We spent the next two hours chasing a walleye and working hard to keep the fish in our livewell healthy. As the minutes of the tournament ticked on, we celebrated the fact that we had at least a limit of bass but were hoping for a walleye, a pike over 26 inches, and big old bass.

Unfortunately, none of that came together for us so we entered the bass division at weigh-in time and finished somewhere in the middle of the pack. Considering some of the anglers we were up against, placing in the middle wasn’t too shabby for two first-timers.

The best news is that we helped contribute to an event that ended up raising more than $341,000 to support Minnesota Adult & Teen Challenge drug and alcohol rehabilitation programs statewide. Tournament director Bernie Barringer told me that since it first began in 2009, the tournament has raised more than $2.2 million.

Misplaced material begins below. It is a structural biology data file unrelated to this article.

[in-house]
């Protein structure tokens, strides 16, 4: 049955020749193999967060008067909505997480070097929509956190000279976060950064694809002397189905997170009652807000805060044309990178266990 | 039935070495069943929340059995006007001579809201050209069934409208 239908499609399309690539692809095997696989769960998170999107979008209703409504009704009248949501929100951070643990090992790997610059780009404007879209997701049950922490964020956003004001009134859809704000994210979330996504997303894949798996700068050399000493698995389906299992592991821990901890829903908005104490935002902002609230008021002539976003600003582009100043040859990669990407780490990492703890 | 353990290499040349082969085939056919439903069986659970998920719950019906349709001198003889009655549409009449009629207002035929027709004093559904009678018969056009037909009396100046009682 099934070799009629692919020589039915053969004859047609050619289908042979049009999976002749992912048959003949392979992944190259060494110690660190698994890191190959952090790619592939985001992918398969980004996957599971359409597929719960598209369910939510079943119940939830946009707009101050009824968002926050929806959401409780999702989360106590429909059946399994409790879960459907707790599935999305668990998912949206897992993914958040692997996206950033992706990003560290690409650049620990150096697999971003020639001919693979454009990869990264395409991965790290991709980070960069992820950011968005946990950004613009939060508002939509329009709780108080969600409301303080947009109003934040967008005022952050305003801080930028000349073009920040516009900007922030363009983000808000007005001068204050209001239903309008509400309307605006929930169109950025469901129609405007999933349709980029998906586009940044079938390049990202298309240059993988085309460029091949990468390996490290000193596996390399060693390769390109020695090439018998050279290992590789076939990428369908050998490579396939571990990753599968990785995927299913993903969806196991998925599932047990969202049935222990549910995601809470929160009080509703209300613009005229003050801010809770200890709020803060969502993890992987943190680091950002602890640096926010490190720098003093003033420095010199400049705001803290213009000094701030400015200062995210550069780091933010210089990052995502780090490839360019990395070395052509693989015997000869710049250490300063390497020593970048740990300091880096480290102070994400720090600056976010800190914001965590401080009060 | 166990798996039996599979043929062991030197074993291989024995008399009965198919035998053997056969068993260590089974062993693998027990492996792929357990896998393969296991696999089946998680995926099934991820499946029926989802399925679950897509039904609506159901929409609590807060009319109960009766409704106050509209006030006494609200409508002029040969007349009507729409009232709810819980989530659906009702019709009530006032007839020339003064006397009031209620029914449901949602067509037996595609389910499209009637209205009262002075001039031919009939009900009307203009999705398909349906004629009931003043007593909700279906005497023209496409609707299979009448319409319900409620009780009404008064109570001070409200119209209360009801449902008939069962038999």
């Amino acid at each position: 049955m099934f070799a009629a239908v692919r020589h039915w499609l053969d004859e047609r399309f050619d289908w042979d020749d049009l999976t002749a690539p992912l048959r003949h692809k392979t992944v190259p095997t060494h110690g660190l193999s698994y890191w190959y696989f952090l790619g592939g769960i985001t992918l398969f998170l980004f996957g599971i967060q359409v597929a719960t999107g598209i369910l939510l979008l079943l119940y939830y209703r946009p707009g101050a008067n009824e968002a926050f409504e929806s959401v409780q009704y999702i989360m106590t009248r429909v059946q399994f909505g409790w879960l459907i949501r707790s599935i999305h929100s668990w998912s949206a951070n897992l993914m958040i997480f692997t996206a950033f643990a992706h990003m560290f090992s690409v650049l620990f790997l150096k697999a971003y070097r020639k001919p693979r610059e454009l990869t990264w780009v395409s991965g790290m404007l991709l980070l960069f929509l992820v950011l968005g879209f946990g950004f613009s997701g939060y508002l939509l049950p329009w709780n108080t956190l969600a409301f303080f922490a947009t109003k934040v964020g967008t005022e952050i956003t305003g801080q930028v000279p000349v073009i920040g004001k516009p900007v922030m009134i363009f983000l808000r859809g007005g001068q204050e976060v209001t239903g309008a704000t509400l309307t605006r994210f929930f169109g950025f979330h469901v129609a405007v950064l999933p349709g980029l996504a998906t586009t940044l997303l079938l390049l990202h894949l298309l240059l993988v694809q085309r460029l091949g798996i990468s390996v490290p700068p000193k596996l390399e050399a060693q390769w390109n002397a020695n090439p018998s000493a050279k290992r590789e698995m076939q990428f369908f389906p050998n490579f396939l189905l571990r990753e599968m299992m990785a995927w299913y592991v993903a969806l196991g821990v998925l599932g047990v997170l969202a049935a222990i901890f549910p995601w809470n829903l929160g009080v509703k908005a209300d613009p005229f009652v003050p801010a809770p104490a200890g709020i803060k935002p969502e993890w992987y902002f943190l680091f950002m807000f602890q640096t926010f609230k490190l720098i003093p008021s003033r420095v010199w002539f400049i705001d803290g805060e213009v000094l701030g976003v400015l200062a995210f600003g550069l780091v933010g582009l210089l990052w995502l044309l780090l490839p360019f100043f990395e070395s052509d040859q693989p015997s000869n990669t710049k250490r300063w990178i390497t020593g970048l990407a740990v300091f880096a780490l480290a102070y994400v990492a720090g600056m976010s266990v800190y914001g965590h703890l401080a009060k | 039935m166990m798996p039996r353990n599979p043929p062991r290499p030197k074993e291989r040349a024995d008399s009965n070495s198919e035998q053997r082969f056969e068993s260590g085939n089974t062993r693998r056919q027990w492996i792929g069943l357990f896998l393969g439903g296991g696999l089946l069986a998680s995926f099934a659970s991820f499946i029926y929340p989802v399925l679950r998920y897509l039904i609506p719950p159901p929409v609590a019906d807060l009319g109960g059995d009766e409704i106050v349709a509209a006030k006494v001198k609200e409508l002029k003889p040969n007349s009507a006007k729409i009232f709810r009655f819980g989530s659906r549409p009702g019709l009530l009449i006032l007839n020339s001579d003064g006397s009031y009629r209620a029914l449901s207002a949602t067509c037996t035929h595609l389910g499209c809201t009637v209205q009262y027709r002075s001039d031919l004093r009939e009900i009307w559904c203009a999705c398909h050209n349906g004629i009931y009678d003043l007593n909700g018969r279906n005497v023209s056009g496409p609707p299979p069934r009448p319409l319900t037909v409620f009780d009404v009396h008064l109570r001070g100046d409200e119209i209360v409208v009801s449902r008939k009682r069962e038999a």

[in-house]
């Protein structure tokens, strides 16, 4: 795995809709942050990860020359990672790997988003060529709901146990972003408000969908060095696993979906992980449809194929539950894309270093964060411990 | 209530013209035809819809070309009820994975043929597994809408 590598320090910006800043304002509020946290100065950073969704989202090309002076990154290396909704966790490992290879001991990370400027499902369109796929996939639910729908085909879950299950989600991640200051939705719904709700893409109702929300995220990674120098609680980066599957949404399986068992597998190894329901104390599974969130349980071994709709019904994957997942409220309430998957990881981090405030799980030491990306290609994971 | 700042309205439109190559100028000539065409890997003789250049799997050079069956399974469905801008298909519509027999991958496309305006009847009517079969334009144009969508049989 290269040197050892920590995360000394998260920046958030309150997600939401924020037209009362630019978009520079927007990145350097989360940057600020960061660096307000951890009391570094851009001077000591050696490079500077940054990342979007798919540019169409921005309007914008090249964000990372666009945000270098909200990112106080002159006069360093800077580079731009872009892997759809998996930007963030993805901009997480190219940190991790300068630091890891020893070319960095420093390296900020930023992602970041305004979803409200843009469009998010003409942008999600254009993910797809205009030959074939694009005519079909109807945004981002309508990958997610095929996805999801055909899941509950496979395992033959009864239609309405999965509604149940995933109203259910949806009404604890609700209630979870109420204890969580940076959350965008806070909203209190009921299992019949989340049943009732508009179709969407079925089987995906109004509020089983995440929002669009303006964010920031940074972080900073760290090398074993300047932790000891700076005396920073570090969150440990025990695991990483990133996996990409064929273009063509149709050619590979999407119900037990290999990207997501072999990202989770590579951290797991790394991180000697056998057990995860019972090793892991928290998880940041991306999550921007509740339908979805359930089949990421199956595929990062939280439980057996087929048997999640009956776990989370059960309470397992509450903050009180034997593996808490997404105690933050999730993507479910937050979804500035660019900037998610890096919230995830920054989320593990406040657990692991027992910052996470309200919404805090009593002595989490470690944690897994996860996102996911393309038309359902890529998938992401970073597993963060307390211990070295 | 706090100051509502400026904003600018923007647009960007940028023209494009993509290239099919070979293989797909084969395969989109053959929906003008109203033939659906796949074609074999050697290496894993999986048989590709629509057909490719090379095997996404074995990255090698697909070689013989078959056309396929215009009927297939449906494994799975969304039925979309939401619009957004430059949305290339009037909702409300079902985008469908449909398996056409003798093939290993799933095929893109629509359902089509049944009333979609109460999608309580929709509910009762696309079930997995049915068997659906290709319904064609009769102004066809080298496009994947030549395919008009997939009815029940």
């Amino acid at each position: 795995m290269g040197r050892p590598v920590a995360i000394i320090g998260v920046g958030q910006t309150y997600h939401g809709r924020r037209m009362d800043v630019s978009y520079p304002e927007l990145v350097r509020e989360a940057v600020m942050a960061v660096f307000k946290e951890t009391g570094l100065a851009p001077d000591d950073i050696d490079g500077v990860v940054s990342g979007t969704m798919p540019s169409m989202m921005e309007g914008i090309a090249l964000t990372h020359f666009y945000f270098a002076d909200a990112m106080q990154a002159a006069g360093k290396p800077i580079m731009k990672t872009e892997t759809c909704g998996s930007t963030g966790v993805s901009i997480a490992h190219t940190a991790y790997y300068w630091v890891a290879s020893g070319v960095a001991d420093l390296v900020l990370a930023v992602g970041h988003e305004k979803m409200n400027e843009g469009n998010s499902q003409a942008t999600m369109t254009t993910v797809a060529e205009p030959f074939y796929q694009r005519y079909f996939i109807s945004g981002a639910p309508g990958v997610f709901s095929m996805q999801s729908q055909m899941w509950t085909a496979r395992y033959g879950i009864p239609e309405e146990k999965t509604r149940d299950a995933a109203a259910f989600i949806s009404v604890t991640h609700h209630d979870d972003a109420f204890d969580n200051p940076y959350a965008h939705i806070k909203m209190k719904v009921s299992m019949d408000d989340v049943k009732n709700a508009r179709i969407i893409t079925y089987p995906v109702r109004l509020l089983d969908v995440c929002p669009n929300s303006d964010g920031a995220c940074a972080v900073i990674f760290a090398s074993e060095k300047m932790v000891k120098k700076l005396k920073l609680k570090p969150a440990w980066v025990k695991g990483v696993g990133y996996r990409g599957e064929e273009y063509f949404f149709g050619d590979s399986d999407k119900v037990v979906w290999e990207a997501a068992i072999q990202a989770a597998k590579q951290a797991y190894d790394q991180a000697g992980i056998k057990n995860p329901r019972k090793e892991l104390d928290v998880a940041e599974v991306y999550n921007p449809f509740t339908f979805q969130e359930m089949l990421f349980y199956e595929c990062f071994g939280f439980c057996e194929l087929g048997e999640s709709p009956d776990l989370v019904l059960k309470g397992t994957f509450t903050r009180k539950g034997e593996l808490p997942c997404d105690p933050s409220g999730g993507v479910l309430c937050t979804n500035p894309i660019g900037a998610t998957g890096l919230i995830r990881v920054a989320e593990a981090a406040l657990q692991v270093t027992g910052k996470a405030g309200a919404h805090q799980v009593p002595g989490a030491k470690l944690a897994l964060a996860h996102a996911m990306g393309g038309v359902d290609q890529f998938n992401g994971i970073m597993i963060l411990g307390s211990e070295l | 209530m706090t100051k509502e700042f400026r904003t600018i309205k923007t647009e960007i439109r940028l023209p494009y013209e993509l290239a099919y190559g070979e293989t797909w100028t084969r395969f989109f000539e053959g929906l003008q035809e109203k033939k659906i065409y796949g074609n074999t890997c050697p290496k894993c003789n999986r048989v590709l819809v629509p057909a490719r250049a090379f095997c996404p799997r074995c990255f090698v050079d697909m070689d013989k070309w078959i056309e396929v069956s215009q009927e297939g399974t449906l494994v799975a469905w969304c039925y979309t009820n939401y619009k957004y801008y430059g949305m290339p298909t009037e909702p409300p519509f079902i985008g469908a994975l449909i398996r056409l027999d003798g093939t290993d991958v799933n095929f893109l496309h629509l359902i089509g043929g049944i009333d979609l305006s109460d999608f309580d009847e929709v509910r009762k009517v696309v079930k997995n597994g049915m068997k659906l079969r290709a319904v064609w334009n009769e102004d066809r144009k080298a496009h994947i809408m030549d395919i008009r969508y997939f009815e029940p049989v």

“From professional anglers and fishing celebrities to youth and seniors, those fishing this event are focused on fun and raising important funds for an amazing cause: saving the lives of people trapped in chemical addiction. We are seeing amazing things happen and restoring broken families.”

We are hoping to be part of this once again next year, on June 4, 2020, and will look forward to another fine day of fishing. To see photos of the event and get more information, click here, or check out the Minnesota Fishing Challenge Facebook page.

Categories: Blog Content, Ron Hustvedt